Federal Labor MP Michael Danby has continued his attack on the ABC’s Sophie McNeill with the second ad in as many weeks published in Australian Jewish News this morning. Danby’s two half-page ads have been paid for out of his electoral allowance, and both accuse the ABC’s Middle East correspondent of bias in her reporting on Israel and Palestine.

Today’s ad complains that the ABC had broadcast a story from McNeill on 7.30 about “Arab squatters”, but not a story about the “momentous meeting of Egyptian President Sisi and Israeli PM Netanyahu”.

The two advertisements about McNeill and the ABC aren’t a first for Danby, who has a history of going after journalists.

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In 2009, Danby tabled in parliament articles from Crikey and New Matilda in parliament that he said demonstrated “demonisation” of Israel, saying:

“Of course people can be fairly critical of any state in the world and critical of particular actions of any state, but, following the Sharansky model, anyone who looks at (Marni) Cordell’s New Matilda or (Jonathan) Green’s Crikey during this period could only conclude that Israel was a country deserving of rocket attacks on its citizens and not entitled to defend its sovereignty.”

Journalist Antony Loewenstein has long been a target of Danby’s — his then-unfinished book My Israel Question prompted the Member for Melbourne Ports to write a letter to the editor in 2005 published by Australian Jewish News condemning the “propaganda tract”. He called on publisher Melbourne University Press to “drop this whole disgusting project”, based on questions Loewenstein had put to him.

And back in 2004 Danby, under parliamentary privilege and as reported at the time by Crikey, said The Sydney Morning Herald‘s political columnist Alan Ramsey was guilty of “grand larceny” in his columns:

“Mr Ramsey of course covers himself against the charge of plagiarism by making sure acknowledges the sources of his quotes (sic). What we see in Mr Ramsey’s columns is not strictly speaking plagiarism — it is grand larceny.”

Also recently, Danby took aim at Crikey in J-Wire, with an article by him running next to this advertisement, authorised by Danby.

The same op-ed ran in the Australian Jewish News on September 8:

Last week’s ad — which suggested the ABC hadn’t given enough coverage to the fatal stabbing of an Israeli family — prompted the ABC yesterday to issue a statement defending McNeill’s coverage, rejecting the claims.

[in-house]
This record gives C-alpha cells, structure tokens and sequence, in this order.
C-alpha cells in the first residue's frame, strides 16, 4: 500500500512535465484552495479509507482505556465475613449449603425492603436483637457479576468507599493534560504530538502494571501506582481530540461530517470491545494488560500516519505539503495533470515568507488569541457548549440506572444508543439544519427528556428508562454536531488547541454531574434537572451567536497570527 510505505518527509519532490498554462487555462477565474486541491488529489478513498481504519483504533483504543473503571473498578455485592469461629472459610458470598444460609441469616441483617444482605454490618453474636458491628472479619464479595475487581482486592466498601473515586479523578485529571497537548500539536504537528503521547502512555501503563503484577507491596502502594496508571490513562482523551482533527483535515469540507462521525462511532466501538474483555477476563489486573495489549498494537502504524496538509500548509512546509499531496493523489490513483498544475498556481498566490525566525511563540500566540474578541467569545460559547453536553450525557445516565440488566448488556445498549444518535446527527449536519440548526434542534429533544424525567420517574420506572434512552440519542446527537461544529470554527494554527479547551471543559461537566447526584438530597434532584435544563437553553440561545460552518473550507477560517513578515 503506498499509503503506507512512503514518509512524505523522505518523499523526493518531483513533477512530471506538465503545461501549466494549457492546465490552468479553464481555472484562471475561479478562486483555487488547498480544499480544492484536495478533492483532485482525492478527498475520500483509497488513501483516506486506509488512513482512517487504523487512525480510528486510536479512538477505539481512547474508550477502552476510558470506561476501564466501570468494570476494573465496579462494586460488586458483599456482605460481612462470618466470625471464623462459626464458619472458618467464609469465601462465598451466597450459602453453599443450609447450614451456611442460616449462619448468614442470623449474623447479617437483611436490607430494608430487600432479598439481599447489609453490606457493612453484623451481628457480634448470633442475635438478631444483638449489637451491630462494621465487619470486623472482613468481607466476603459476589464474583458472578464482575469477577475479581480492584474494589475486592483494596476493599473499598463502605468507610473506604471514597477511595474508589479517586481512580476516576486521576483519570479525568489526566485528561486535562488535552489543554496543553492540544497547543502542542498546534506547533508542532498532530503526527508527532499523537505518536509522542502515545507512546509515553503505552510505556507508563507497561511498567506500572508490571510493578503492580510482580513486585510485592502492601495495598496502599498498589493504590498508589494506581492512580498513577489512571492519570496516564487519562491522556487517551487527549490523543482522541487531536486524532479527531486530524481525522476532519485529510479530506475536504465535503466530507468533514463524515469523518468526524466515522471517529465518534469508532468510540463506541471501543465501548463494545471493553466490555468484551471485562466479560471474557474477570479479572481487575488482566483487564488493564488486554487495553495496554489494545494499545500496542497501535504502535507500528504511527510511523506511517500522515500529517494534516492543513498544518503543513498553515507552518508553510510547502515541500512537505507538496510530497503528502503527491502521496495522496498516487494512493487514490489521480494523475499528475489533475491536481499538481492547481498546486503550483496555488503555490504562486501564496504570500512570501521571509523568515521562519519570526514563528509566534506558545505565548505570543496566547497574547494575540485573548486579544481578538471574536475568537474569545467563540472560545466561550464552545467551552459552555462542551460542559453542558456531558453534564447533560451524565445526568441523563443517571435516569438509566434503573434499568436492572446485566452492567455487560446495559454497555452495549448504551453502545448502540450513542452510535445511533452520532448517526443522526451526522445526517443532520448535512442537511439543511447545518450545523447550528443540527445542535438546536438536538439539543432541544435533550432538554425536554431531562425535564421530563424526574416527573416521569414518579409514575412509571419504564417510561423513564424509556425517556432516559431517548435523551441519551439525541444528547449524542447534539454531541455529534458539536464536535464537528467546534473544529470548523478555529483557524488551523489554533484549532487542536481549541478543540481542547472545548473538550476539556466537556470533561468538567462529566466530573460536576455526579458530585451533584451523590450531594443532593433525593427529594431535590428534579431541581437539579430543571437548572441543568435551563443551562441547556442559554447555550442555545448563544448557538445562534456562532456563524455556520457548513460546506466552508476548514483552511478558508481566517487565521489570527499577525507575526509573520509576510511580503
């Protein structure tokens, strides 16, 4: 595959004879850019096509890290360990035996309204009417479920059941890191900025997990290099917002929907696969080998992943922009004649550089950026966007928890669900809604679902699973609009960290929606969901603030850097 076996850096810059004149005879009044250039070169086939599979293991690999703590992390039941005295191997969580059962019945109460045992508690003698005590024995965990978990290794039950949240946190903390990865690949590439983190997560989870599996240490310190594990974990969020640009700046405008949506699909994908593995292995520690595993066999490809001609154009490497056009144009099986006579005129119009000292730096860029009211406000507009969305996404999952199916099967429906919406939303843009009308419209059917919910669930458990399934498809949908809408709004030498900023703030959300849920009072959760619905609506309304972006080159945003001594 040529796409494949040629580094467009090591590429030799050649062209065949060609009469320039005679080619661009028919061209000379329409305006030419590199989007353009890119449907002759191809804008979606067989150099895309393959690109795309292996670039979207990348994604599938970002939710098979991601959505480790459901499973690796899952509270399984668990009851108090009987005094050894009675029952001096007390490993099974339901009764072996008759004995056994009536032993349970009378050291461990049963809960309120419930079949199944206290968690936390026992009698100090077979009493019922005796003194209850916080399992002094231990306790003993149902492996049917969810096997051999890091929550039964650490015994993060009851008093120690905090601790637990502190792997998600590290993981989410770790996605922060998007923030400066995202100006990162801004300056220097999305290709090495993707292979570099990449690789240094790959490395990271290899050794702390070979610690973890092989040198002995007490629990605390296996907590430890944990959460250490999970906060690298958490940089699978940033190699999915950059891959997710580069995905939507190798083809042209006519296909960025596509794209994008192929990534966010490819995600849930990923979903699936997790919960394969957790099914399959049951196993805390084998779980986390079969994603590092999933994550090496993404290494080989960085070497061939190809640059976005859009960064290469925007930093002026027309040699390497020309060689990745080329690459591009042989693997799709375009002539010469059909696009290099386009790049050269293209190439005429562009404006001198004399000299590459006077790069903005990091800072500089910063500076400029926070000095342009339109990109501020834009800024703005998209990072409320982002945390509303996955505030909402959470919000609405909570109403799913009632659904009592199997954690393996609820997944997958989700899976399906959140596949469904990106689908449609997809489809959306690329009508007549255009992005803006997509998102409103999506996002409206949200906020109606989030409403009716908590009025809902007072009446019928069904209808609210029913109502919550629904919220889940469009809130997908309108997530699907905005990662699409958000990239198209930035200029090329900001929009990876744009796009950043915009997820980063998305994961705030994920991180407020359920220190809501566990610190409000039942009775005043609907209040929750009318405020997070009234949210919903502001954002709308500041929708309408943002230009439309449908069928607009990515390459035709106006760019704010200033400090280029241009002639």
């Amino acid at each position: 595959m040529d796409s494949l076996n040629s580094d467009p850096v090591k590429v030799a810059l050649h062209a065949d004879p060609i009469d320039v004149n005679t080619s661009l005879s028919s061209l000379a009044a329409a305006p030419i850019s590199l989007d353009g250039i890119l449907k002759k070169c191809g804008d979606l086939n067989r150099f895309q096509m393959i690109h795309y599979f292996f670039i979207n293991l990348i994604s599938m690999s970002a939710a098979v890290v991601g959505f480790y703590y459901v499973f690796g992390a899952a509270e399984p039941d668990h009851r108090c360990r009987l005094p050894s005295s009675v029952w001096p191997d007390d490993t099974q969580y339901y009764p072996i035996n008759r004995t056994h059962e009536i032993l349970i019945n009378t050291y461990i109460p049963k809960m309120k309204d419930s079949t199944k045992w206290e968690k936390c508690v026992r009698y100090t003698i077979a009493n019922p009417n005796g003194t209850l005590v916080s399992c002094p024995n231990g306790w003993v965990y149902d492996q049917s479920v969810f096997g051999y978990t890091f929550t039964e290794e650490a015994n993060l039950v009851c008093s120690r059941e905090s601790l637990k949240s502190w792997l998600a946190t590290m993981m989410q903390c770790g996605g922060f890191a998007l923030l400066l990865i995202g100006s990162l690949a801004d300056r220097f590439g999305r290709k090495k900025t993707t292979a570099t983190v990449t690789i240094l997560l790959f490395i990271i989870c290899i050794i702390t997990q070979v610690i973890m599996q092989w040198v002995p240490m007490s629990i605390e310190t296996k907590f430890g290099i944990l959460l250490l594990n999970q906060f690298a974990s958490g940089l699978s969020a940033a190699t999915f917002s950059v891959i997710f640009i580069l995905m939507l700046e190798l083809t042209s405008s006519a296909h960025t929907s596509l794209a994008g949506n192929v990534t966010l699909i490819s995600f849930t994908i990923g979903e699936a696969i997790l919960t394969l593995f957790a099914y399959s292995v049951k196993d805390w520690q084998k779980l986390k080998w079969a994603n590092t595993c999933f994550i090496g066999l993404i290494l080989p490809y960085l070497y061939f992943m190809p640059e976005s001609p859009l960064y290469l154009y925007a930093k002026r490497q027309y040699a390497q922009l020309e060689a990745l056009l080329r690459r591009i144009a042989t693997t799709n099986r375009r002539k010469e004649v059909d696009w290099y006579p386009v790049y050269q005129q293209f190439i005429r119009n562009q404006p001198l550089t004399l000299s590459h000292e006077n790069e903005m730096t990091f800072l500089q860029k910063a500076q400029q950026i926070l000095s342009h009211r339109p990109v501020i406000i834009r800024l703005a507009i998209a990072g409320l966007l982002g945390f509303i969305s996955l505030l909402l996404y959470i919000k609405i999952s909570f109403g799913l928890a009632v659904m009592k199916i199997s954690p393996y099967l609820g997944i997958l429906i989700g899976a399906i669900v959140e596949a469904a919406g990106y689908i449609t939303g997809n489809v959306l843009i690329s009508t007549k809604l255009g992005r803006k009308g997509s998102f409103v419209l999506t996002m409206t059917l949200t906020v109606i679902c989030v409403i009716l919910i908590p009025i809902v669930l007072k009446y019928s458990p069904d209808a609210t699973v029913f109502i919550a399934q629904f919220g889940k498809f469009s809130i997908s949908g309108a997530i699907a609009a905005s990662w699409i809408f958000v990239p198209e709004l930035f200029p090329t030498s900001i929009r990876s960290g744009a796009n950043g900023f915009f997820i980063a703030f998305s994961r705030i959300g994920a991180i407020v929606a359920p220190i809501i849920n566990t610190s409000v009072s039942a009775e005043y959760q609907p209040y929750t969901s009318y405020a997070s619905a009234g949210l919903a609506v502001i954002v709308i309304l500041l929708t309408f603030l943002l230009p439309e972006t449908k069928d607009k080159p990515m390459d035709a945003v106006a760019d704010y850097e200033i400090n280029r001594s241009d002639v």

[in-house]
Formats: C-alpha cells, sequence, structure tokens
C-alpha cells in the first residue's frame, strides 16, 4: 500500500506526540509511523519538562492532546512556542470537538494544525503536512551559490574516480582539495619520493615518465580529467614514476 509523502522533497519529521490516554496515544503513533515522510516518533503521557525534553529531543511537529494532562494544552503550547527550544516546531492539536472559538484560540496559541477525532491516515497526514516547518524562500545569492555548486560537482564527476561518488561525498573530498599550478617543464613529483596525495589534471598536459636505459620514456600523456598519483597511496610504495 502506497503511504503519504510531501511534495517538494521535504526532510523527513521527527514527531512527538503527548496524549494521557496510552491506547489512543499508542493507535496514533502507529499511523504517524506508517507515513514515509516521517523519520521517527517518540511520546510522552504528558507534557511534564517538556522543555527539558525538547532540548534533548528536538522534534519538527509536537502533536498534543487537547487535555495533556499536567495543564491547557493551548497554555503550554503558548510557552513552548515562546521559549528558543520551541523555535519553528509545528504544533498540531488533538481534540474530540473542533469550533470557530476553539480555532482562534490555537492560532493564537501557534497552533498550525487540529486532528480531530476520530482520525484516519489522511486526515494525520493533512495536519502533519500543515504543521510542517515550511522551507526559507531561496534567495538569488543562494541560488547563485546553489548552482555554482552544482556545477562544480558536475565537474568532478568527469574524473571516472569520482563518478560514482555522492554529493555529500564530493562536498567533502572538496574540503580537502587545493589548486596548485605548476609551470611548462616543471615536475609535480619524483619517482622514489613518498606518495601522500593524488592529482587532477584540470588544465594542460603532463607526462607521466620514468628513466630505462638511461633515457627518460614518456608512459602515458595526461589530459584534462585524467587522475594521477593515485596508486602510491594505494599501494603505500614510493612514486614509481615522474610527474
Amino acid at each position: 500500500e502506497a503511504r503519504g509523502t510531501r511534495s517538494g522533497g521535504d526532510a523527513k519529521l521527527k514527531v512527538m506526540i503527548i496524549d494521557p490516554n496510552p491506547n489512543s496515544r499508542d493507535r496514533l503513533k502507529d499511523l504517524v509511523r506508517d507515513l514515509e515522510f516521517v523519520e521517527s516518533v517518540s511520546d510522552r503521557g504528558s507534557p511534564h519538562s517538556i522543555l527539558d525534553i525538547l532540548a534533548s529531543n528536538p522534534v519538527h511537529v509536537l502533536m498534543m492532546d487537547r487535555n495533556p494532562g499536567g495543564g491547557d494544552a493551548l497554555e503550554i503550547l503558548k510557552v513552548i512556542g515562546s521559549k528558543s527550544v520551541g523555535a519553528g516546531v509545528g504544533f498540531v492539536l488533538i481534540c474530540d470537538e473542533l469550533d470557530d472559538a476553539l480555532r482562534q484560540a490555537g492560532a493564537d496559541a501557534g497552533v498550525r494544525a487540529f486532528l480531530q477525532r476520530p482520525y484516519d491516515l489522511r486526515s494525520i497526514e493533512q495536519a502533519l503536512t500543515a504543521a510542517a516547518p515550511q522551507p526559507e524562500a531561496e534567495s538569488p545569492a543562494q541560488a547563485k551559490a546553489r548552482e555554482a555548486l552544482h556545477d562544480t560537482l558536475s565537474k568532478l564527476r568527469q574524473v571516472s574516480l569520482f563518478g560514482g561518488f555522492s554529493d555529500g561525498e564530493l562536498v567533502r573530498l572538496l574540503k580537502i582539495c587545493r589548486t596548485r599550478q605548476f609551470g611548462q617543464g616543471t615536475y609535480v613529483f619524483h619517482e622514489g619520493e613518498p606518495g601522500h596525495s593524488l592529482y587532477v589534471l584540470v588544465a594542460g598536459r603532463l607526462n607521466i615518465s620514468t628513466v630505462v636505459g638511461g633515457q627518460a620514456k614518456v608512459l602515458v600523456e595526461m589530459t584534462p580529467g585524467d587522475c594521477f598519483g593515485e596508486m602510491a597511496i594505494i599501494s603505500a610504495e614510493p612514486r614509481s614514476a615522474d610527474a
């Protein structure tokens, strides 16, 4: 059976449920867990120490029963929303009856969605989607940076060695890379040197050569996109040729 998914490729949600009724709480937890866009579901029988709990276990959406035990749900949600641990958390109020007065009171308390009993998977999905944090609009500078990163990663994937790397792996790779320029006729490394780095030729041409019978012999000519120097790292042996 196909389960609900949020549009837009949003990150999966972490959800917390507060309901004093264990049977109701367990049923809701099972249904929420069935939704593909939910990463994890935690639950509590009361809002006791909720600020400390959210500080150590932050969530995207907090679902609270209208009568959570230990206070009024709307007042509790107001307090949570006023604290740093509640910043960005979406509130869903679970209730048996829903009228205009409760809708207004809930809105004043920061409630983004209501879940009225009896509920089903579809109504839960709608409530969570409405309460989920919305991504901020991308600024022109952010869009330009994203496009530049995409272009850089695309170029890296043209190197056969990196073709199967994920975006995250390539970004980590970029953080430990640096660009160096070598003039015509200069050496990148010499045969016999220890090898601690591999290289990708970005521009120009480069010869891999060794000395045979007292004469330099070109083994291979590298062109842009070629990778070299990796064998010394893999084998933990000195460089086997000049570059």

“This advertisement is part of a pattern of inaccurate and highly inappropriate personal attacks on Ms McNeill by Mr Danby,” the statement said. “The ABC has complete confidence in the professionalism of Ms McNeill. Despite unprecedented scrutiny and obvious pre-judgement by Mr Danby and others, her work has been demonstrably accurate and impartial.”

The ABC’s news director Gaven Morris said in a statement today: “We’ve gone from unfair and wrong accusations in the first ad to the bizarre in the second, which tries to link two completely separate events. It shows the extent to which this is a personal attack, rather than any fair assessment of the value and accuracy of the ABC and Sophie’s reporting.”

We asked Danby how much he’d spent on the McNeill and other ads about journalists, whether he thought they were an appropriate way to spend taxpayers’ money, and whether he had more ads planned, but we didn’t hear back before deadline.

NOTE: This story has been updated to include a statement from the ABC received after deadline.

As a Crikey subscriber and someone who began working as a journalist in 1957, I am passionate about the importance of independent media like Crikey. I met a lot of Australians from many walks of life during my career and did my best to share their stories honestly and fairly with their fellow citizens.

And I never forgot how important it is to hold politicians to account. Crikey does that – something that is more important now than ever before in Australia.

Liz
North Stradbroke Island, QLD

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